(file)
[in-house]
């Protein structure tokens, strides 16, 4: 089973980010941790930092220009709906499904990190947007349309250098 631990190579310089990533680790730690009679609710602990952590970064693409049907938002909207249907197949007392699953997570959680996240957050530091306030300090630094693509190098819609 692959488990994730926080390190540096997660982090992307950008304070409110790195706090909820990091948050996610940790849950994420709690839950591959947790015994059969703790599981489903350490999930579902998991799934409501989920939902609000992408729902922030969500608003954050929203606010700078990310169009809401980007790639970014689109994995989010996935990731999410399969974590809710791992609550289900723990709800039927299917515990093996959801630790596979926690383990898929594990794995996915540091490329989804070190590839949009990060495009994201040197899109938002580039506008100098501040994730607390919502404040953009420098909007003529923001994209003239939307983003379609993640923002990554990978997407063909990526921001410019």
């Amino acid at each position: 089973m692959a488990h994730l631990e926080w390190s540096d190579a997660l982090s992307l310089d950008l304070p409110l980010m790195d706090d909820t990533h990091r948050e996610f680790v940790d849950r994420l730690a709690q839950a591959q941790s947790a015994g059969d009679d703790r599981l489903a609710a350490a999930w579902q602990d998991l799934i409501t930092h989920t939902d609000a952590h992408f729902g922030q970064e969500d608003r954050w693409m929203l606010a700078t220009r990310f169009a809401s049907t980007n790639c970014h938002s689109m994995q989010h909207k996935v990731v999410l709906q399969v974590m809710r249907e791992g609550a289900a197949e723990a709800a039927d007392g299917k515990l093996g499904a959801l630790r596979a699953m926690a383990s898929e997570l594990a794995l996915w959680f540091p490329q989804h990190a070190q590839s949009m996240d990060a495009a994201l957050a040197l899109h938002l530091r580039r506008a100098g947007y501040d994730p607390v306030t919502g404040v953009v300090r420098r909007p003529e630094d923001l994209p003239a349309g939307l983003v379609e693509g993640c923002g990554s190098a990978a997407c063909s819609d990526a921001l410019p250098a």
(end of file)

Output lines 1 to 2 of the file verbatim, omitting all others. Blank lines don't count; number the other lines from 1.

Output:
[in-house]
């Protein structure tokens, strides 16, 4: 089973980010941790930092220009709906499904990190947007349309250098 631990190579310089990533680790730690009679609710602990952590970064693409049907938002909207249907197949007392699953997570959680996240957050530091306030300090630094693509190098819609 692959488990994730926080390190540096997660982090992307950008304070409110790195706090909820990091948050996610940790849950994420709690839950591959947790015994059969703790599981489903350490999930579902998991799934409501989920939902609000992408729902922030969500608003954050929203606010700078990310169009809401980007790639970014689109994995989010996935990731999410399969974590809710791992609550289900723990709800039927299917515990093996959801630790596979926690383990898929594990794995996915540091490329989804070190590839949009990060495009994201040197899109938002580039506008100098501040994730607390919502404040953009420098909007003529923001994209003239939307983003379609993640923002990554990978997407063909990526921001410019």